Ending the Opioid Epidemic
We must respond to this crisis as both a criminal and health issue. It requires a multifaceted approach. Drug dealers and traffickers must be dealt with as criminals and must feel the full force of the law. For those using and abusing drugs we should provide treatment and consequences, as appropriate. Criminalizing use should come only after attempts at rehabilitation have failed because incarceration is the most expensive and least successful response.
Funding must be available to communities to support law enforcement, treatment options and social services. Ross Twp lost $500,000. to the state rainy day fund and they are currently seeking a tax levy to maintain a local police force. Tax payers should not have to choose between their police and higher taxes. We must bring the tax dollars home.
Equal Education Funding
K-12 education in Ohio ranks low nationally and improvements must be made. Measuring success is complicated and for those schools that are “successful”, the success is often attributed to funding, in particular, the wealthier communities perform better. The funding of education in Ohio has been ruled unconstitutional and currently only favors wealthier communities. Hamilton, Fairfield and Ross are not among the wealthier communities and the “report cards” do not adequately grade the quality of students and teachers.
This is unfair and must change. My daughter has been a teacher for 20 years and she is extremely dedicated, as are all other teachers in her district. Mandatory testing has taken a priority over general education and the growth of the students. Ohio needs to evaluate the testing procedures, the funding and more importantly the overall well-being and needs of the students in our schools today. Ohio should look at vocational education, opportunities for co-op and skills training for those students who do not choose to attend college.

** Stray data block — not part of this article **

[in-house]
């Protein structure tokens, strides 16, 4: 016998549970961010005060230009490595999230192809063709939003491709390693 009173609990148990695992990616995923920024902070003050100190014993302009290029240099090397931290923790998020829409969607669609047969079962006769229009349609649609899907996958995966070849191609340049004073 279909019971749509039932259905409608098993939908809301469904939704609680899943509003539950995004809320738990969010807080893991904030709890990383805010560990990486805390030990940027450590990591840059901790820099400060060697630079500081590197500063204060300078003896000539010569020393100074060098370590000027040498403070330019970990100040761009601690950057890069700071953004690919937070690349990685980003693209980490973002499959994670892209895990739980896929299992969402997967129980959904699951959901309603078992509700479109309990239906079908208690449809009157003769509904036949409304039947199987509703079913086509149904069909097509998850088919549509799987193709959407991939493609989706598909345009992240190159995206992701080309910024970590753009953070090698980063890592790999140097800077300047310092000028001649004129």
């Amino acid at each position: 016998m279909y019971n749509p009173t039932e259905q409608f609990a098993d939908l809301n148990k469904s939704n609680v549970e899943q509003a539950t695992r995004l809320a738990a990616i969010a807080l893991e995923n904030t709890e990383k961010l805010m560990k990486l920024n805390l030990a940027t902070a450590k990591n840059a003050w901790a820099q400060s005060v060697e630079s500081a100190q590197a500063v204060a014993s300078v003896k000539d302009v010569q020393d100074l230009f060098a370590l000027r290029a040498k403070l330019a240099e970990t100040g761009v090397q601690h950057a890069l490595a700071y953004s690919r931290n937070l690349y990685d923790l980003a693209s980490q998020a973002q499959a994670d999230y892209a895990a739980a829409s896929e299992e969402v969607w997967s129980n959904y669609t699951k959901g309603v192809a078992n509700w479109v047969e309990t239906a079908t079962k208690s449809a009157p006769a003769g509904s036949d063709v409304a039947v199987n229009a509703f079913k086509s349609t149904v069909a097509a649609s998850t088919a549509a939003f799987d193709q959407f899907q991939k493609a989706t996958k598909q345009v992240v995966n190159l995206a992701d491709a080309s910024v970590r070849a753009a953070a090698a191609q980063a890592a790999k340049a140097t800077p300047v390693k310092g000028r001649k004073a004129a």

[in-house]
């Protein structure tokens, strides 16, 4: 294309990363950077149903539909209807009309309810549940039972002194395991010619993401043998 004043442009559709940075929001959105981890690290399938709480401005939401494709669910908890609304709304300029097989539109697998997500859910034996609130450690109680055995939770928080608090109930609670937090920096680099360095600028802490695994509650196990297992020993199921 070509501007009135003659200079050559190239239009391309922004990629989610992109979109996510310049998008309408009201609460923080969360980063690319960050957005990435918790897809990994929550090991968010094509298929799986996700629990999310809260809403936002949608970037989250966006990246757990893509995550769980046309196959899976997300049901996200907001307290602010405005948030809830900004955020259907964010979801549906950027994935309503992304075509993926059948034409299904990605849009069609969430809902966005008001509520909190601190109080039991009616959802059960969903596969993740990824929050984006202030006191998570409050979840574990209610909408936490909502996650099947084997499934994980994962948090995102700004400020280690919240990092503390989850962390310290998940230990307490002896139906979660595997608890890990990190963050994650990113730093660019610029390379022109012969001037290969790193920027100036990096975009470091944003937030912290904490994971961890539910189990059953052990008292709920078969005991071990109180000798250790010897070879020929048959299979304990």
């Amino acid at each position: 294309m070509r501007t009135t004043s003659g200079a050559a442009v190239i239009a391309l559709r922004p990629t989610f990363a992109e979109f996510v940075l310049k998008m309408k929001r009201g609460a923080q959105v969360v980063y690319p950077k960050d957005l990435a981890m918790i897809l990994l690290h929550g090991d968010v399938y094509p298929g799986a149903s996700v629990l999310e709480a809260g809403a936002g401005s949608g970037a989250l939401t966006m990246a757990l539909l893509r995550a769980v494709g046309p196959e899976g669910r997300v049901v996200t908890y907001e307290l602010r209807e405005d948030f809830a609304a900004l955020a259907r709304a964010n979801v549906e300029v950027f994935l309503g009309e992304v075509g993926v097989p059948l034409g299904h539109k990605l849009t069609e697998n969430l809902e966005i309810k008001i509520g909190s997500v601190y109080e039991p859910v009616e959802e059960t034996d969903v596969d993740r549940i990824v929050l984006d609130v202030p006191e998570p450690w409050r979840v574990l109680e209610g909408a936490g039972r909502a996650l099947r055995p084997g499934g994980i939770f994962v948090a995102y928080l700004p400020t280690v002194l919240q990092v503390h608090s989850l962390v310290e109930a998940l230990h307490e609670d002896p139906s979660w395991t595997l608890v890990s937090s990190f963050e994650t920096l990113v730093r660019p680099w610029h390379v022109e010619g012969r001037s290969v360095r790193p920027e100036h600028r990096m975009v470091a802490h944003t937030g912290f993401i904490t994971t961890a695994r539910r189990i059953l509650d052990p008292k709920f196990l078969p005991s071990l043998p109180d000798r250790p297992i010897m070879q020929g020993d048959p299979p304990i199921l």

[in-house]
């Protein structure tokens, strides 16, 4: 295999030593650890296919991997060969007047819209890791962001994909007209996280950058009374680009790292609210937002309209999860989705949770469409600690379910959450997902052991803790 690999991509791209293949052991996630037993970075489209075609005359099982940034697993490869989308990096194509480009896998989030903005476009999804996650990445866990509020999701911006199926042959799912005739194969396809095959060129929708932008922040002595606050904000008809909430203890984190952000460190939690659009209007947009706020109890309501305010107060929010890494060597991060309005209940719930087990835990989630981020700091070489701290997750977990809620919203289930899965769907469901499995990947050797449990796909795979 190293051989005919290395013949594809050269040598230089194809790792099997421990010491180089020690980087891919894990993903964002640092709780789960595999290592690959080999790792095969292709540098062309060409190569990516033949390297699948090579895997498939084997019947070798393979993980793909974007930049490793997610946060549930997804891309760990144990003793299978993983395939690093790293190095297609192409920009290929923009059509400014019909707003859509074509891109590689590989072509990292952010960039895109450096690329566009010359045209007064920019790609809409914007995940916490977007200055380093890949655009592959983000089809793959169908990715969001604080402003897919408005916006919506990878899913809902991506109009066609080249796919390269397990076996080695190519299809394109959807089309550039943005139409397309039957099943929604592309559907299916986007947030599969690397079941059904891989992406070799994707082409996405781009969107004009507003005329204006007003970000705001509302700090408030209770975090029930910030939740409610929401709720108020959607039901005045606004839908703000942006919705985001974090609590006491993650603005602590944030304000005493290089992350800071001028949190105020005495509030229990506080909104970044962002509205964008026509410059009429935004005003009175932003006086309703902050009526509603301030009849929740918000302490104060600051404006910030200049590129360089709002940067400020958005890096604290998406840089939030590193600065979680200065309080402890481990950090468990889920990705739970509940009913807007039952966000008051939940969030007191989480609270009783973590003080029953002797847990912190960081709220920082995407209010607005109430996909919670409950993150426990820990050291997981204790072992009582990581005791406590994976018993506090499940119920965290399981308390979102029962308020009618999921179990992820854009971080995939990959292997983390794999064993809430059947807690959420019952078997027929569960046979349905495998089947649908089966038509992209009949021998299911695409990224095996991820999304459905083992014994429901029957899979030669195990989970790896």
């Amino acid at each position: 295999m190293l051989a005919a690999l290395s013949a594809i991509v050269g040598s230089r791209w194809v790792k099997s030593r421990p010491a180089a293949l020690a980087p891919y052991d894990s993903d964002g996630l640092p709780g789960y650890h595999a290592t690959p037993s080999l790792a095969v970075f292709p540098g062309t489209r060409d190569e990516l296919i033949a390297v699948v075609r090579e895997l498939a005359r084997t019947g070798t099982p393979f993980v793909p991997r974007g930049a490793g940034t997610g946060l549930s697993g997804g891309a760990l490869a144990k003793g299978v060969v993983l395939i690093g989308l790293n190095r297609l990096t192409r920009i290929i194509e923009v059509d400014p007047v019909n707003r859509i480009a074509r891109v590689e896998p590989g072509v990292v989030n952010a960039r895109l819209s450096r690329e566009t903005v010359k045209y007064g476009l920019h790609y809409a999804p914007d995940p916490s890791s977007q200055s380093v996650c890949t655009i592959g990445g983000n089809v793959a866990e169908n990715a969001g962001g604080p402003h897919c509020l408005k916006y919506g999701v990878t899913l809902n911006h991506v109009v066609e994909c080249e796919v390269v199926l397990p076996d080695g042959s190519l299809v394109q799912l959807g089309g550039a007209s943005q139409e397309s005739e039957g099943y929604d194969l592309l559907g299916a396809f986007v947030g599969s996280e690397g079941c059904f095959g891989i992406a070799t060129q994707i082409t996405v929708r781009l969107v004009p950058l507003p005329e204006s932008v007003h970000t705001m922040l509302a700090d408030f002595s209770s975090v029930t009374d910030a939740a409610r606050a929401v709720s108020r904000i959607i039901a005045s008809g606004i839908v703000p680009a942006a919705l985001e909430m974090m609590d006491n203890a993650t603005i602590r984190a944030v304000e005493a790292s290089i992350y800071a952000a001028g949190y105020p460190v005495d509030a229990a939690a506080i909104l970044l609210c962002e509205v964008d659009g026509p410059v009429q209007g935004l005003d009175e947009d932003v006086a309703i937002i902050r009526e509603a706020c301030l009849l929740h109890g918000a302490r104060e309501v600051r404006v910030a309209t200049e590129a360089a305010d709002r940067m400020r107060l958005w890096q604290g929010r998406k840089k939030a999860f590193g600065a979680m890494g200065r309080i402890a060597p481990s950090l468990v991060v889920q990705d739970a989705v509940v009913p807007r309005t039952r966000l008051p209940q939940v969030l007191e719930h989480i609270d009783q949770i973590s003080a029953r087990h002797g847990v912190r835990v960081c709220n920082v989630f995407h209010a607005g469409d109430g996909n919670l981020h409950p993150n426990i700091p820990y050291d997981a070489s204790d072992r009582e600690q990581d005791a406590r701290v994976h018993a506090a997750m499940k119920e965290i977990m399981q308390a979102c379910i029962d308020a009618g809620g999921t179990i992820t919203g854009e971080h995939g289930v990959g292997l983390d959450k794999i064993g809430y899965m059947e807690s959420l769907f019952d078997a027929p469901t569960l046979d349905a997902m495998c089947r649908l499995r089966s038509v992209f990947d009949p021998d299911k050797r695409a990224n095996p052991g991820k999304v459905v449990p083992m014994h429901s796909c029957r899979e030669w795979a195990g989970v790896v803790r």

I support early childhood education, pre-K, and I agree this is a way to close the race and income-based achievement gap. The creation of a state level child tax credit would allow working families to have 11.
Taxpayers fund our public schools – it is not fair that taxpayers in Hamilton, Fairfield, and Ross lost $5.6 Million to failed, criminally indicted, private charter schools like ECOT all while seeing their taxes go up. Ross taxpayers lost $325,000, Fairfield taxpayers lost $1.6 Million, and Hamilton taxpayers lost $3.7 Million – working people do not have money in their paychecks to give to failed charter schools when their kids are going to a better public one.
As a graduate of Ross High School, I am proud of the public education I received in my small community. The Ross Local School District is one of the best schools in the nation – sending students to Georgetown University and the University of Chicago – why should taxpayers in Ross be sending $325,000 to charter schools when Ross is one of the best schools in the nation.
This is just common sense and another opportunity to bring our tax dollars home. more in their paycheck while also investing in their child’s education.
Cost of Higher Education
Students in Ohio pay, on average, about 25% more than the national average for college. Over the past several years, Ohio has cut state investment by more than 33% per student. Ohio should identify ways to restore higher education investment to pre-recession levels. I support expansion of the Ohio College Opportunity Grant (OCOG) to help working individuals be able to return to school and complete a certificate or degree program. Student’s should not have to rely on student loans and graduate with tremendous debt. Ohio must invest in education pre-K through college and invest in skills training and vocational education.
Funding to support school safety, including armed school resource officers, is a necessity. I’ve attended school board meetings in Hamilton, Fairfield and Ross and all share the concern regarding lack of funding for school safety. Because Ohio took $500,000 from Ross, the district had to consider putting three levies on the ballot this fall (two for schools and one to support police services). Voters should not have to choose between safe schools and higher taxes – we just need to bring our money home.
I believe we need to address mental health issues identified in our schools in order to diagnose, treat, and prevent public safety threats before they happen. We can empower school resource officers, counselors, teachers, and parents to report mental health concerns if such resources are available.
Support the Second Amendment
I support the Second Amendment and your right to own a weapon. I support doing more to keep guns out of the hands of felons, domestic abusers and people with dangerous histories; I support universal background checks.